Inexpensive & Engaging Activities for Road Trip Entertainment

Inexpensive & Engaging Activities for Road Trip Entertainment

Limit screen time and encourage family bonding with these games, crafts and audiobooks

While the vast and beautiful American landscape will offer plenty of compelling sites for adults on a family road trip, children often need more than a mountain range to stay engaged. One of the greatest challenges parents face while planning a vacation is offering a variety of entertainment options without relying on screens. How do you initiate family bonding in the challenging environment of a moving vehicle with limited flat surfaces? We offer some suggestions below that will make your next road trip a little breezier.

1. MAGNETIC BOARD GAMES

Classic board games are a great way to connect generations and introduce basic strategy to children, but standard-sized games often prove impractical in a car. One pothole will send all your pieces flying! Fortunately, companies like Kidsthrill and Gamie offer compact, five-inch magnetic board game sets that can easily fold and utilize the same pieces to keep organization and packing space stress at a minimum. With no risk of sliding pieces, your family can enjoy classics like Checkers, Snakes & Ladders and Backgammon as long as you please.

Magnetic board games minimize the chance of losing pieces in the car.

Magnetic board games minimize the chance of losing pieces in the car. cpoungpeth/Bigstock.com

2. ROAD TRIP BINGO

A more elaborate variation on road trip classics like the “license plate game,” road trip bingo supplies every non-driver with a traditional five-by- five bingo card. Instead of numbers, each board contains objects like billboards, rest stops and farm animals that your family can spot as you drive. Participants are encouraged to keep an open eye and beat their fellow competitors, and sliding screens on the board mean there’s no risk of flying pieces from an unexpected stop.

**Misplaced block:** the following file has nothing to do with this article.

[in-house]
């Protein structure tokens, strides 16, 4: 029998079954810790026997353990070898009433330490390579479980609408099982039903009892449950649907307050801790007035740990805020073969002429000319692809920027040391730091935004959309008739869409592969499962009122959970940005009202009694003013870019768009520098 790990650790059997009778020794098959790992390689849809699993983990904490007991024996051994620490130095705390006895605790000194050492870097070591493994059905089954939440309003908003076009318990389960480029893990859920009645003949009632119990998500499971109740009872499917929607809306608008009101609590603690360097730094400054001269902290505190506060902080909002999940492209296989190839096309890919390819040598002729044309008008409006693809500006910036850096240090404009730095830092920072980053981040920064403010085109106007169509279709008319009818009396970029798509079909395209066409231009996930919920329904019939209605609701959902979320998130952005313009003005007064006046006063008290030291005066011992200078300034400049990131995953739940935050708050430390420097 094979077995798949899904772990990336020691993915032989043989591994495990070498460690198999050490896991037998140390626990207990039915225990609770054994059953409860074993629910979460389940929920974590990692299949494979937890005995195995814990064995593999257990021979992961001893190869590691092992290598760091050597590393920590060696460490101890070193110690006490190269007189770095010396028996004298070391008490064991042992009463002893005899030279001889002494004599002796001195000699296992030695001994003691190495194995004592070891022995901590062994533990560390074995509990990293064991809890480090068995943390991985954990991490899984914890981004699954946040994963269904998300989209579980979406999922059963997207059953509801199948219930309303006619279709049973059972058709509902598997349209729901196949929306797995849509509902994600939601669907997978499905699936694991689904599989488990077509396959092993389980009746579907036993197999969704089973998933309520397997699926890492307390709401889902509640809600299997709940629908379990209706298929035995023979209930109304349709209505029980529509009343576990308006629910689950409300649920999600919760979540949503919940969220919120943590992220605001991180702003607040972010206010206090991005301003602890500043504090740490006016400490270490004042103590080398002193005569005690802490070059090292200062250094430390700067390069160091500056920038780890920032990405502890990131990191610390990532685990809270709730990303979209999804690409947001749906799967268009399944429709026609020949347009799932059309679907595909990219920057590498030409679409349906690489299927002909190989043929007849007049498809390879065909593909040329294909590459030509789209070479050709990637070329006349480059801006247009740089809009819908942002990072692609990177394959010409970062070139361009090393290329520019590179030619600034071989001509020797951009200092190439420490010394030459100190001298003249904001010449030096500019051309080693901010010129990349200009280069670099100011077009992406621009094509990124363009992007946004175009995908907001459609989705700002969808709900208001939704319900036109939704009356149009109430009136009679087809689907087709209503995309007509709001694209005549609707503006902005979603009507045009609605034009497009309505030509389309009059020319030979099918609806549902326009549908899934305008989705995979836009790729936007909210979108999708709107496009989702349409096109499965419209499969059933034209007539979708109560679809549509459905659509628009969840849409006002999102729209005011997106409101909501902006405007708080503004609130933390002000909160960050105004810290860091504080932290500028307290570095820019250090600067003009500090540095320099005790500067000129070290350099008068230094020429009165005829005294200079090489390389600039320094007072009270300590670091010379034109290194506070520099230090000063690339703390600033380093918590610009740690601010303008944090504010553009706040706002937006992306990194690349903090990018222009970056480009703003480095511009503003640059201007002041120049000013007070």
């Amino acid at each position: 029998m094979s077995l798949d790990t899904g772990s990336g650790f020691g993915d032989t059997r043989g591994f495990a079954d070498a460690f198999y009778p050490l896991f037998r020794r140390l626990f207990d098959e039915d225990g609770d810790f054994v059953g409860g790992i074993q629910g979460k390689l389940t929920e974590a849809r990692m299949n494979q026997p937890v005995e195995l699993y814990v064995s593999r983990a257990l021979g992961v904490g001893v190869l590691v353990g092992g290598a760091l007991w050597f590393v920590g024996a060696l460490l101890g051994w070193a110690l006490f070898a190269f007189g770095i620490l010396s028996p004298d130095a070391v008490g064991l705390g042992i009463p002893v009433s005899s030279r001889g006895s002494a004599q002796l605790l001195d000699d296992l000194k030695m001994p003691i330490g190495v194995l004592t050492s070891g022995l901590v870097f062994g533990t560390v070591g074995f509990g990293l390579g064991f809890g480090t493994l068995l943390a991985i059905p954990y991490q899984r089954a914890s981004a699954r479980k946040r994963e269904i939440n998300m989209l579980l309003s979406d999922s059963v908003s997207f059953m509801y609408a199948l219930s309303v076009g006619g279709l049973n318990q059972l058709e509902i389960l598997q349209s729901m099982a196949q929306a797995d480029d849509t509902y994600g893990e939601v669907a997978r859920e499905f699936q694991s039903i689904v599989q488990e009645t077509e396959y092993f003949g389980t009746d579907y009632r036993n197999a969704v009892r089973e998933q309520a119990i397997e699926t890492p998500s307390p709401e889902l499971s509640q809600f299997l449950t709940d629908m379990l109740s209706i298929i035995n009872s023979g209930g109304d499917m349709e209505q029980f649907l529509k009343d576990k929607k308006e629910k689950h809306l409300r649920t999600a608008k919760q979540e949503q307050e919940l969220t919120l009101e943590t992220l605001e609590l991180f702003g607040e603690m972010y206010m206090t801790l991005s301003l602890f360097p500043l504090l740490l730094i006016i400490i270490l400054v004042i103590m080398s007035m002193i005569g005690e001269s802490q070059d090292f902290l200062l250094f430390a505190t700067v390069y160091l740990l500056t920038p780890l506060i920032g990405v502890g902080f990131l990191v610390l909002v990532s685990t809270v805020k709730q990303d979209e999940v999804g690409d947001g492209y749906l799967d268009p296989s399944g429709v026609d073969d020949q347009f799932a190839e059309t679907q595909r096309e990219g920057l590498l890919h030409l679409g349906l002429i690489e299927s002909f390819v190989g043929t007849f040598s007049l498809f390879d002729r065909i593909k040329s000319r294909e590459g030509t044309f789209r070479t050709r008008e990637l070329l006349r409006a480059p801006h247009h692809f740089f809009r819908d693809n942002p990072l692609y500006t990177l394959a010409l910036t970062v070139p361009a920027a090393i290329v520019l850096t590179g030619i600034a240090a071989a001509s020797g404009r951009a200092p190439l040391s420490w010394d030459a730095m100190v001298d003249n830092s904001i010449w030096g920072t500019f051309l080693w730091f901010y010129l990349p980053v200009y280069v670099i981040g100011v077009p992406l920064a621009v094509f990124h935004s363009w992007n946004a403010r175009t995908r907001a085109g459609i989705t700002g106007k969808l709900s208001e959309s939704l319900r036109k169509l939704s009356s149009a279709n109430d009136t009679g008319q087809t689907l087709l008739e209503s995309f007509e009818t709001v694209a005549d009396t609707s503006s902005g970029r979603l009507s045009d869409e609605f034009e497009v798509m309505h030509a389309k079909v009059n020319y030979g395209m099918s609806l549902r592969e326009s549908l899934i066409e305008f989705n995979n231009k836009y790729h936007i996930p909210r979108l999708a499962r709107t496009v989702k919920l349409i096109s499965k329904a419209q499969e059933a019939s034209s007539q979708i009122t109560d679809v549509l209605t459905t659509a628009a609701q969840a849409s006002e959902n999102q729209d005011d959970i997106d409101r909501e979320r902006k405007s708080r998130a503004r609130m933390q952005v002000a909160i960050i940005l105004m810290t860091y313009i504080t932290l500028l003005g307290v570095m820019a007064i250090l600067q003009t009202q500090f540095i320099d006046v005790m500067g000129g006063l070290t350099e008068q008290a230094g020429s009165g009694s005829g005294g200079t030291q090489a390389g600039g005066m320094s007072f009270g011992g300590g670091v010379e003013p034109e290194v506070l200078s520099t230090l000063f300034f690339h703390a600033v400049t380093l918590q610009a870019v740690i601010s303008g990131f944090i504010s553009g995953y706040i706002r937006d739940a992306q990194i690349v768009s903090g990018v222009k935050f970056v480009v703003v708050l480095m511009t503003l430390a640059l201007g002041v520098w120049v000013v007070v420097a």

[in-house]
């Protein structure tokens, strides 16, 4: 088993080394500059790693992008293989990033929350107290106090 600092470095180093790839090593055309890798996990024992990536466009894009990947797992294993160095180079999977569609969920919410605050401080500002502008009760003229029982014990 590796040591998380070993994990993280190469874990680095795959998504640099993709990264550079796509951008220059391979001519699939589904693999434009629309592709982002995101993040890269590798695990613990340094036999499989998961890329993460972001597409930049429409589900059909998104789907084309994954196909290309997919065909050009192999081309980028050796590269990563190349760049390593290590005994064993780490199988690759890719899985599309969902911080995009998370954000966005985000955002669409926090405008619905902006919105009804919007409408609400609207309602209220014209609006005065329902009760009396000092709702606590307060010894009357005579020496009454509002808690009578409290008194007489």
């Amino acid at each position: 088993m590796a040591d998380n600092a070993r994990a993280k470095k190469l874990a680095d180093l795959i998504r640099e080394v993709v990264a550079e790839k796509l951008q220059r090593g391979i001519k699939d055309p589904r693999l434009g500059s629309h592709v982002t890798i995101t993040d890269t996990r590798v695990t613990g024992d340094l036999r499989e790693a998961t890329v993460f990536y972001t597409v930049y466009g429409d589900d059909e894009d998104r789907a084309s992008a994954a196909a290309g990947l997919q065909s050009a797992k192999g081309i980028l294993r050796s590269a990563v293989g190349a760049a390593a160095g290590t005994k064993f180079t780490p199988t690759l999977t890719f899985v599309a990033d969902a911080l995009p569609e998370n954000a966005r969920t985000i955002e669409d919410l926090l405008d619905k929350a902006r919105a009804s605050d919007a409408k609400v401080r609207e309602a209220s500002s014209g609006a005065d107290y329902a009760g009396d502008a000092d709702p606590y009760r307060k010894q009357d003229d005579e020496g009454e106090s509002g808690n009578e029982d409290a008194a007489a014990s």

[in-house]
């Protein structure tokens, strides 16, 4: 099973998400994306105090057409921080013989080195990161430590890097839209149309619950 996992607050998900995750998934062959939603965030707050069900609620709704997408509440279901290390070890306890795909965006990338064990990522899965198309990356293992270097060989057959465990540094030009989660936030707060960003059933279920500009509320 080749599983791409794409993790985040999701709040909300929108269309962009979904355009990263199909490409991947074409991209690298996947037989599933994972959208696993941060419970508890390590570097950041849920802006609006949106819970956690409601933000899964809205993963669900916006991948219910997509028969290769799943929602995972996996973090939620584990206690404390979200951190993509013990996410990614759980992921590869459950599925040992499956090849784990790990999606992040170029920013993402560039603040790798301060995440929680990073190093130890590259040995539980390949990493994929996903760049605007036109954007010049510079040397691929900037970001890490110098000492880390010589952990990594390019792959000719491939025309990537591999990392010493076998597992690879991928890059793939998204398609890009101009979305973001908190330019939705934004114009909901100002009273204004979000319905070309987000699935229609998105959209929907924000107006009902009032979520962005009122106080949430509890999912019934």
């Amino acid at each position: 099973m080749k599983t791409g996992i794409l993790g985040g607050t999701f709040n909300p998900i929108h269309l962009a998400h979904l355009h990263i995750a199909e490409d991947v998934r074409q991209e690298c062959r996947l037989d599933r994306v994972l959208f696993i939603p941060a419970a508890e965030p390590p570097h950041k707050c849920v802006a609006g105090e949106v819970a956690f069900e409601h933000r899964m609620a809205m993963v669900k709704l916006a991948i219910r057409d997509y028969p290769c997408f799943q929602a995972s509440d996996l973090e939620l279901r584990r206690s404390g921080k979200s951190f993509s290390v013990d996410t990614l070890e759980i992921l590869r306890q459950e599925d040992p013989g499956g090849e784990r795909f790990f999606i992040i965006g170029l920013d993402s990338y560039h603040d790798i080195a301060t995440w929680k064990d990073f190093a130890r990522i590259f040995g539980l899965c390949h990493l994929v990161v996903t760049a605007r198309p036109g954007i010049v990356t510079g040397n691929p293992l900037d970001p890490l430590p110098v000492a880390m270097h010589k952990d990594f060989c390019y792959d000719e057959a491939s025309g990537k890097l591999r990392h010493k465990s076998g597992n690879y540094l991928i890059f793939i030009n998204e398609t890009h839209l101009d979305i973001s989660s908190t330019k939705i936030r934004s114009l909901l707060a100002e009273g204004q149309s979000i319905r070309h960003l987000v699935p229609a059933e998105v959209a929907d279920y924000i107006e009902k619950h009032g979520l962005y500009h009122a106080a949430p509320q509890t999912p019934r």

3. COOKIE SHEET MAGNET BOARD

Give your child’s creativity free reign and limit the mess by purchasing an inexpensive metal baking sheet. Companies such as Zazzle and Oriental Trading Company sell magnets that children can color with markers or colored pencils (avoid crayons that can melt in the summer heat) and place on the flat cookie sheet surface. These magnet kits are packaged with the magnet already attached, so you won’t need to worry about sticky glue, and the flat sheet surface makes for easy storage.

4. ACTIVITY BINDERS

Maps, snacks and blankets can create a mess in your backseat if you’re not organized. Remedy this problem with an activity binder—a collection of entertainment options in one place for your child to use. Simply purchase a standard three-ring binder from your local office supply store and use a three-hole punch to compile pages of coloring book sheets, mazes and mad libs for the entire car to participate in. You can also attach a pencil case to store snacks, markers or playing cards.

5. BUCKET GAMES

Just because your family is in a moving vehicle doesn’t mean playing card games are off the table. Simply place a shallow bowl on the floor of your car for “bucket games,” or card games where one person plays their hand by adding a card to the center. Examples include Uno or Cheat, and families can also play Heads Up (a game where a participant places a clue on their forehead and encourages everyone else to gives clues without naming the object itself). Prompts can be written on notecards and deposited in the bucket.

6. AUDIOBOOKS

Want a communal entertainment experience that can include the driver? Consider an audiobook for your road trip to introduce your children to new worlds and authors. Audiobooks are often available for rent at your local library or can be purchased online with services like Audible or Scribd.

Audio books are educational and keeps kids off their screens.

Audio books are educational and keeps kids off their screens. LightField Studios/Bigstock.com

These are merely a few ideas to keep your young ones engaged during a cross-country trip. Be receptive to what your children are enjoying most, and remember that it’s never too early to instill a traveling spirit in your family.


Miles Dobis

Miles Dobis

Miles Dobis is an Associate Editor with Premier Travel Media  Some of his favorite destinations to visit include the Rocky Mountains in Colorado, Wisconsin’s Northwoods and the Mediterranean coast